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I am an historian of race and ethnicity in Hawai'i and the United States, focusing especially on the histories of American Indian and Native Hawaiian people. My first book, The Color of the Land, argues for the central place of struggles over the ownership of Native American lands in the history of racial and national construction by Creeks, African Americans, and whites in the Creek Nation and eastern Oklahoma. The Color of the Land was awarded the 2010 Theodore Saloutos Prize for best book in agricultural history from the Agricultural History Society, was named a CHOICE Magazine Outstanding Academic Book Title for 2010, was granted Honorable Mention in the competition for the American Studies Association's 2011 Lora Romero First Book Prize; and was granted Honorable Mention in the competition for the Ethnohistory Association's Erminie Wheeler-Voegelin Book Prize.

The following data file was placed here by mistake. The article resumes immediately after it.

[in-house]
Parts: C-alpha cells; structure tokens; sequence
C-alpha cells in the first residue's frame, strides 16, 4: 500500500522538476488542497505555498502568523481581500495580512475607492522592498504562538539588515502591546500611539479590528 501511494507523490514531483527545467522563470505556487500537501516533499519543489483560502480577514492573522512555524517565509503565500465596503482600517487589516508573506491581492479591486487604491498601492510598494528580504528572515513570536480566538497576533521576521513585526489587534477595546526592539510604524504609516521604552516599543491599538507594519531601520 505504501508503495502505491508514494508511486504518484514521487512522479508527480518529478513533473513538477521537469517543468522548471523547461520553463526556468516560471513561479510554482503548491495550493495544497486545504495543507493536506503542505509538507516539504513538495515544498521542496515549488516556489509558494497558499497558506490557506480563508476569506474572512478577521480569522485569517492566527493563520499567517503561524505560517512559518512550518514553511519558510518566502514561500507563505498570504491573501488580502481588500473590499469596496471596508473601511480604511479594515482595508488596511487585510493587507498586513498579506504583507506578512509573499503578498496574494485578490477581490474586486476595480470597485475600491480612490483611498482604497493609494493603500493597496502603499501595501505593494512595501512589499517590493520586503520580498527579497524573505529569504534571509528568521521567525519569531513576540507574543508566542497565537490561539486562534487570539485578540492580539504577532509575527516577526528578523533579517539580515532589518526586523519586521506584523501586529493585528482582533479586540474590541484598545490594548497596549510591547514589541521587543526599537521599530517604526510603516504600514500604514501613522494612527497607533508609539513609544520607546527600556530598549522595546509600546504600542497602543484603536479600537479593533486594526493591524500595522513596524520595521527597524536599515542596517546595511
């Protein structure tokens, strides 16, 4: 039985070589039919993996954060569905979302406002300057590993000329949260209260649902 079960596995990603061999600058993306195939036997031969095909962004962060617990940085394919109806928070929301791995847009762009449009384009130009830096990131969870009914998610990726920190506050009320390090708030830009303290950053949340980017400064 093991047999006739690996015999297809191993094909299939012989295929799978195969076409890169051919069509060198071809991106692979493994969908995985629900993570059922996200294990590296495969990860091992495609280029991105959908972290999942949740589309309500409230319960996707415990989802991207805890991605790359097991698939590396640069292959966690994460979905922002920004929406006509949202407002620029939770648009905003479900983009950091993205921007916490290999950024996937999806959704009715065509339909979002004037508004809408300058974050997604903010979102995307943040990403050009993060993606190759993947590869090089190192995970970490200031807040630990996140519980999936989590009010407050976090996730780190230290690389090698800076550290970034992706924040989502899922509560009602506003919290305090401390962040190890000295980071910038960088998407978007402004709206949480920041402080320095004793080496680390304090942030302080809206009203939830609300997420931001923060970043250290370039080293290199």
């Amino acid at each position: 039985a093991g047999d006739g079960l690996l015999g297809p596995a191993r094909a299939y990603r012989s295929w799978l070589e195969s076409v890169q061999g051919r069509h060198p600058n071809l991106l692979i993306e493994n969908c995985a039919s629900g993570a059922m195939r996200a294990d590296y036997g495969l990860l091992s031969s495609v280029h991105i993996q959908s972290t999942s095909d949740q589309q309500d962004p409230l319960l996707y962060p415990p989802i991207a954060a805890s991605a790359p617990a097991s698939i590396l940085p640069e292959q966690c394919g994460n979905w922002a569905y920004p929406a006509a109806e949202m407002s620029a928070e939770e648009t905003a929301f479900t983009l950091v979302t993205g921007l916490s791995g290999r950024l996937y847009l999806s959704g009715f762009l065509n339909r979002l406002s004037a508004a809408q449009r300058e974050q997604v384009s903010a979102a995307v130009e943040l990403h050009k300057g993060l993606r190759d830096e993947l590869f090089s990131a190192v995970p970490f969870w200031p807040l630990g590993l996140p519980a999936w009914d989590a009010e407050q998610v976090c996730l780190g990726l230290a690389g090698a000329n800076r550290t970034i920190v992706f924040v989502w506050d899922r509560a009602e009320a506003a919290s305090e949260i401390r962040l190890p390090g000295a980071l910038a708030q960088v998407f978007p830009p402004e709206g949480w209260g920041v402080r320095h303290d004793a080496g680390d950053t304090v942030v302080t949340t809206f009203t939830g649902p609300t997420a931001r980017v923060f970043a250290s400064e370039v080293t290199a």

Congratulations to Professor Allen and Barbara Isaacman! Their book "Dams, Displacement, and the Delusion of Development: Cahora Bassa and Its Legacies in Mozambique, 1965-2007" has recently been honored with two major book awards: ASA's Melville Herskovits Award, and AHA's Martin A. Klein Prize.December 5th, 2014
Professor Jeani O'Brien (history and American Indian studies) has been awarded the American Indian History Lifetime Achievement Award for 2014 by the Western History Association.December 4th, 2014
Jean O'Brien has been awarded this year's Sara Evans Faculty Woman Scholar/Leader Award. Jean O'Brien joins Erika Lee (2012) as the second historian to receive Sara Evans Faculty Woman Scholar/Leader Award. Congratulations, Jeani!